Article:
While the totes come in six standard configurations, they can be modified or completely redesigned to accommodate a broad range of items that may change over time.
The bot tote is currently used on AMRs from Locus Robots, Amazon Robots and Fetch Robotics. More than 10,000 of the bot totes are in use today. They can also be mounted on automatic guided vehicles.
Small bins, big results
At the other end of the warehouse operational spectrum are bins and totes for manual operations. Even here, suppliers are constantly being pushed to come up with new solutions that accommodate future materials handling operations.
That said, don’t assume that “new solutions” necessarily require innovation. And that’s not a negative. The objective for all totes, bins and containers is to get the job done with the simplest design and lowest cost.
Flexcon’s line of warehouse bins fit that description, says Ken Beckerman, president. The most popular of these open face, stackable bins range in size from 12 x 12 x 10 inches to 48 x 12 x 12 inches. Beckerman says roughly 20 sizes fit in between those two book ends. Flexcon sells nearly 1 million of these totes annually.
Made of die-cut, corrugated polypropylene, the bins are typically stacked on the floor, pallets and shelving. The bins are available in several colors and can be treated for flame retardance as well as electro-static dissipation.
Stacking six high is common. And even within a single configuration, the totes can be used for different activities in the DC.
It’s that versatility, says Beckerman, that makes them so easy to adapt to a range of operations. E-commerce is a leading application. One facility currently uses about 20,000 of the warehouse bins.
Over at Quantum Storage, Granger says a new launch are crystal clear bins. Made from crystal polystyrene, they are perfectly clear, allowing easy visibility of the contents. The clarity is so great the bins sell for a 25% to 30% premium over standard clear bins, says Granger.
“These bins are so clear they look like pharmaceutical grade, and so are a great bin for pharmaceuticals, health care and lab applications,” says Granger.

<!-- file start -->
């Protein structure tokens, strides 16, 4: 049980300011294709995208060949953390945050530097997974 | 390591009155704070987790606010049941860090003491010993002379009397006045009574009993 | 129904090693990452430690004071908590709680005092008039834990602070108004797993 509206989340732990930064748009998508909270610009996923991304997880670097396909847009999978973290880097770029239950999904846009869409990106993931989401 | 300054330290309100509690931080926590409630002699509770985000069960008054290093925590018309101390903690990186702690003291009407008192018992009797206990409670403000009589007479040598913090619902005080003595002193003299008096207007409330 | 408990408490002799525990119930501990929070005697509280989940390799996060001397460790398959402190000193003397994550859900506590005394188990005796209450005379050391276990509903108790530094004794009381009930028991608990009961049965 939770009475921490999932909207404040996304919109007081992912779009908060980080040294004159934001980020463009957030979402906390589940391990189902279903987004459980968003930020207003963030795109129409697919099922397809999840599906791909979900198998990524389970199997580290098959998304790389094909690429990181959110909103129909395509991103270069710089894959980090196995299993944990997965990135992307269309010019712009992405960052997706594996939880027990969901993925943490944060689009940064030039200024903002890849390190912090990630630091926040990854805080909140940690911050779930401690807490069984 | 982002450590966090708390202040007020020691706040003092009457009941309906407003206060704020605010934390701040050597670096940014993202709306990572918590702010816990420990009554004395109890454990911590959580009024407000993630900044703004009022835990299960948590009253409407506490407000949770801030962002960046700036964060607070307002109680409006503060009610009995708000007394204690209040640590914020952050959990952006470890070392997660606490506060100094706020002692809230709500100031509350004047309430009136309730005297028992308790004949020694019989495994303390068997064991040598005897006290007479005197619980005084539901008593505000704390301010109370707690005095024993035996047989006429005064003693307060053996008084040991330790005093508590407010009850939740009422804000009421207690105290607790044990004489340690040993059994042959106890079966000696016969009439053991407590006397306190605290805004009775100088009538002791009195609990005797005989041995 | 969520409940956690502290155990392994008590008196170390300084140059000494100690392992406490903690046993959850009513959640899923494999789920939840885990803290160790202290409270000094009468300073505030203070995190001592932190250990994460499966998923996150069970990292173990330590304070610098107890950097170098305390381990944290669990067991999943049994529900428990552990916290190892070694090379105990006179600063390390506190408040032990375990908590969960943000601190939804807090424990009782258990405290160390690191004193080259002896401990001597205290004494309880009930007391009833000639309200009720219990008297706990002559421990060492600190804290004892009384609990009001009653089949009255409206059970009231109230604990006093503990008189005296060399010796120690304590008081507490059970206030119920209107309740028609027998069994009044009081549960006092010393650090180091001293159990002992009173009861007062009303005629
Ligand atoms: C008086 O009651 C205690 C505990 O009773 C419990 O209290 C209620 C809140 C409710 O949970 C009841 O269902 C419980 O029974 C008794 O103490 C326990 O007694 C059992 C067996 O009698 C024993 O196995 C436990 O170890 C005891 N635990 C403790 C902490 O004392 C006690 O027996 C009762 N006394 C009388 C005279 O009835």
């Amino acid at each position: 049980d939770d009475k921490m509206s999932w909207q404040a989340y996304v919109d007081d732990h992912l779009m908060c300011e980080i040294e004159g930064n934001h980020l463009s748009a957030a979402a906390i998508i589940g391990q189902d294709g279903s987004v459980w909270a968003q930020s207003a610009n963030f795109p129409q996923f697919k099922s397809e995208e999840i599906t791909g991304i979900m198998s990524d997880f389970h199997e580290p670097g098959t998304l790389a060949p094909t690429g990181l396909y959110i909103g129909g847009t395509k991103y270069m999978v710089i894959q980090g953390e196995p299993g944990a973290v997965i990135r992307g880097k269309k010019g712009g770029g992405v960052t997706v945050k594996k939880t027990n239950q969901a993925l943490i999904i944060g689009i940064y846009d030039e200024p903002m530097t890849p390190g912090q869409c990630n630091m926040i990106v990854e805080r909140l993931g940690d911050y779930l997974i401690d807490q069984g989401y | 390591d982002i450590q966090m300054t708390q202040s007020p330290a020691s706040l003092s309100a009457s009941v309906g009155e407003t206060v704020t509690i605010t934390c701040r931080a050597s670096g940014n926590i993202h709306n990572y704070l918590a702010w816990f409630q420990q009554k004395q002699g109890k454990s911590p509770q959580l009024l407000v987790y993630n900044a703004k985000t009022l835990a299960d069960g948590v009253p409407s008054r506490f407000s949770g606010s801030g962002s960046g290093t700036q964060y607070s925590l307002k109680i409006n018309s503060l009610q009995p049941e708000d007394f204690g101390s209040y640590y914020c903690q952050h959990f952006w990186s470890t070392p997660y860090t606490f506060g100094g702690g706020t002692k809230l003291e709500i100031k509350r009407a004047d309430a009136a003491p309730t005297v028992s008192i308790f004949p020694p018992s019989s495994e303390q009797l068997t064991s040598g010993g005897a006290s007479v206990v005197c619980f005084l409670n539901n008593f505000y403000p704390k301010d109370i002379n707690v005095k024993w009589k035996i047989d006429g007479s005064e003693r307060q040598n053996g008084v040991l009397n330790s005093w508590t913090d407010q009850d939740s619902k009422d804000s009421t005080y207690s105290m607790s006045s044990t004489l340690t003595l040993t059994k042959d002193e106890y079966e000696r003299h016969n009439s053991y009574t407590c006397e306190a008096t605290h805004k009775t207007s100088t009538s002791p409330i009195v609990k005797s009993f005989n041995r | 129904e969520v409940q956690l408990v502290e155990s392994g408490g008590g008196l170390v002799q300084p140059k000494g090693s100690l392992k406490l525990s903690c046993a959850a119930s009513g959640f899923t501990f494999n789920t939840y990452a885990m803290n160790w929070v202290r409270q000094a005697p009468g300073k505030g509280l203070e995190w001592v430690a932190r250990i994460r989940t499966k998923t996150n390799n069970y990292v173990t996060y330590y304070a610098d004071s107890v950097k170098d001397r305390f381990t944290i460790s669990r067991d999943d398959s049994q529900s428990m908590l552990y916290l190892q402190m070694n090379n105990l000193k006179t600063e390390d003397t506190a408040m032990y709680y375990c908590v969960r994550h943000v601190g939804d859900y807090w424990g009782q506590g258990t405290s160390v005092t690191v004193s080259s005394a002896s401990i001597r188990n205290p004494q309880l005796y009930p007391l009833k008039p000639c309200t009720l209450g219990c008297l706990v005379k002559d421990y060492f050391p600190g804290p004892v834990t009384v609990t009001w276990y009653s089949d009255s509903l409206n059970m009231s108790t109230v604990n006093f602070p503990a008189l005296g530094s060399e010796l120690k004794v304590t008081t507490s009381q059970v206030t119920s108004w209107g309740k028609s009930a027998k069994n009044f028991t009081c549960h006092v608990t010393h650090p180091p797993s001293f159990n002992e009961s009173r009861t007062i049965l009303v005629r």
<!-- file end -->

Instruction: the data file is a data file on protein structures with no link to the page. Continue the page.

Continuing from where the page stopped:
Another new product from Quantum is the Hulk container. These, says Granger, are 24-inch, stackable, heavy-duty bins made of injection molded polypropylene.
In keeping with its name, the bin features heavy-duty front, back and side grips and anti-slide locks to prevent shifting. High temperature resistance means they are autoclavable to 250°F and resistant to extreme cold. Basically, says Granger, the bins can take a beating and still hold up to such abuse.
The latest in bulk bins
Durability is the centerpiece of bulk bins in general. And recent developments from both ORBIS and Schaefer are automotive bound, especially for electric vehicle production.
A clear polystyrene bin (top) provides easy visibility of contents. Stackable heavy duty bins (middle) are made of rugged polypropylene. A clear top protects bin contents (bottom).
Recently, Schaefer received a design and innovation award from the Reusable Packaging Association for its GROUNDER bulk bin. The base 48 x 45 x 45-inch bin protects electronic parts from accidental electrostatic discharges that could harm the parts in the bin. It’s available in two footprints and 10 heights.
This bulk bin joins Schaefer’s established line of electrostatic discharge (ESD) containers and dunnage, says Andy Schumacher, vice president of packaging.
“Each top-load bulk bin has a latched drop door that enables additional ergonomics for loading and unloading,” adds Schumacher.
It’s important to note a range of parts get shipped in bulk bins, explains Chad Mosley, ORBIS product manager. They range from wiring harnesses to automotive components, especially ones with Class A surfaces that require dunnage protection.
ORBIS’ BulkPak HDMP bins can be delivered directly to the assembly line for immediate parts presentation to workers. On the return, these knock down, 48 x 45-inch bins collapse and stack for loading on over-the-road trailers. Up to 84 bins fit on a truckload inbound and 252 bins on the return.
In addition, see the Packaging Corner story of this issue for details on how General Motors has reduced waste and carbon emissions using recycled materials as much as possible.
So, there you have it for the latest in totes, bins and containers. Millions upon millions of them stage, store and transport so much of what travels through the supply chain. And there will probably be another new idea tomorrow, too.